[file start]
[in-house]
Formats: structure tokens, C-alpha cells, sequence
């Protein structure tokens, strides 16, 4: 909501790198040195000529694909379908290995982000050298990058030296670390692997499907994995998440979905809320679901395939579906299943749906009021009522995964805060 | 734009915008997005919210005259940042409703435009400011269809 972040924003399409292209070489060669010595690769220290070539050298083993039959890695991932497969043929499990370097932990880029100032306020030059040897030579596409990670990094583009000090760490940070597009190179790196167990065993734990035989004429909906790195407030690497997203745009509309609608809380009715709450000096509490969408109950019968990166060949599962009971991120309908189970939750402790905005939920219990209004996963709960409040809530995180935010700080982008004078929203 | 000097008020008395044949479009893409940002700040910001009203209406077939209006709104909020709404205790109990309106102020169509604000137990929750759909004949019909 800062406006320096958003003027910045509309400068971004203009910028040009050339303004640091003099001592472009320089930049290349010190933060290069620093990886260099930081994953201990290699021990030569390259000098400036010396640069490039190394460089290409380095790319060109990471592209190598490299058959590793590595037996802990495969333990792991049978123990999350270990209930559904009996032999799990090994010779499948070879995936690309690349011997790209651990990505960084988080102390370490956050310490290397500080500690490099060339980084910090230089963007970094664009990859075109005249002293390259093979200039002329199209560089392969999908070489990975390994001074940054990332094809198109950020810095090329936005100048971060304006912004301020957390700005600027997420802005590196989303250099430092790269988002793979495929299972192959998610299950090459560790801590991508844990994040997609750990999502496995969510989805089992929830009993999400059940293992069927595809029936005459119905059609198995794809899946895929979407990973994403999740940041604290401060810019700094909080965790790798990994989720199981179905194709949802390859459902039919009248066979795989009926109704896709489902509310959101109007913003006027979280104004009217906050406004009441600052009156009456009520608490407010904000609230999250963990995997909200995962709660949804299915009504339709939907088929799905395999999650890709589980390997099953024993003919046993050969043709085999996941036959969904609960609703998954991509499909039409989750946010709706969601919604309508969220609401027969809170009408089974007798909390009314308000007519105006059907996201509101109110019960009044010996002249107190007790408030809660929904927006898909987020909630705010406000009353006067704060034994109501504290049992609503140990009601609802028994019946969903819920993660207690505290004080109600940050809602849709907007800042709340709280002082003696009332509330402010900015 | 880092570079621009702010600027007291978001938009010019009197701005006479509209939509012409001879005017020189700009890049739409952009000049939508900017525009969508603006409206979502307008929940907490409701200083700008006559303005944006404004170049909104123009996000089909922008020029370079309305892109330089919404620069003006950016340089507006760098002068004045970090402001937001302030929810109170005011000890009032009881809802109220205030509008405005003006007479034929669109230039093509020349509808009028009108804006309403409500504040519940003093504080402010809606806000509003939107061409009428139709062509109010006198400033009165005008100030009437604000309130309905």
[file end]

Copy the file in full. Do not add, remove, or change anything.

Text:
[in-house]
Formats: structure tokens, C-alpha cells, sequence
């Protein structure tokens, strides 16, 4: 909501790198040195000529694909379908290995982000050298990058030296670390692997499907994995998440979905809320679901395939579906299943749906009021009522995964805060 | 734009915008997005919210005259940042409703435009400011269809 972040924003399409292209070489060669010595690769220290070539050298083993039959890695991932497969043929499990370097932990880029100032306020030059040897030579596409990670990094583009000090760490940070597009190179790196167990065993734990035989004429909906790195407030690497997203745009509309609608809380009715709450000096509490969408109950019968990166060949599962009971991120309908189970939750402790905005939920219990209004996963709960409040809530995180935010700080982008004078929203 | 000097008020008395044949479009893409940002700040910001009203209406077939209006709104909020709404205790109990309106102020169509604000137990929750759909004949019909 800062406006320096958003003027910045509309400068971004203009910028040009050339303004640091003099001592472009320089930049290349010190933060290069620093990886260099930081994953201990290699021990030569390259000098400036010396640069490039190394460089290409380095790319060109990471592209190598490299058959590793590595037996802990495969333990792991049978123990999350270990209930559904009996032999799990090994010779499948070879995936690309690349011997790209651990990505960084988080102390370490956050310490290397500080500690490099060339980084910090230089963007970094664009990859075109005249002293390259093979200039002329199209560089392969999908070489990975390994001074940054990332094809198109950020810095090329936005100048971060304006912004301020957390700005600027997420802005590196989303250099430092790269988002793979495929299972192959998610299950090459560790801590991508844990994040997609750990999502496995969510989805089992929830009993999400059940293992069927595809029936005459119905059609198995794809899946895929979407990973994403999740940041604290401060810019700094909080965790790798990994989720199981179905194709949802390859459902039919009248066979795989009926109704896709489902509310959101109007913003006027979280104004009217906050406004009441600052009156009456009520608490407010904000609230999250963990995997909200995962709660949804299915009504339709939907088929799905395999999650890709589980390997099953024993003919046993050969043709085999996941036959969904609960609703998954991509499909039409989750946010709706969601919604309508969220609401027969809170009408089974007798909390009314308000007519105006059907996201509101109110019960009044010996002249107190007790408030809660929904927006898909987020909630705010406000009353006067704060034994109501504290049992609503140990009601609802028994019946969903819920993660207690505290004080109600940050809602849709907007800042709340709280002082003696009332509330402010900015 | 880092570079621009702010600027007291978001938009010019009197701005006479509209939509012409001879005017020189700009890049739409952009000049939508900017525009969508603006409206979502307008929940907490409701200083700008006559303005944006404004170049909104123009996000089909922008020029370079309305892109330089919404620069003006950016340089507006760098002068004045970090402001937001302030929810109170005011000890009032009881809802109220205030509008405005003006007479034929669109230039093509020349509808009028009108804006309403409500504040519940003093504080402010809606806000509003939107061409009428139709062509109010006198400033009165005008100030009437604000309130309905």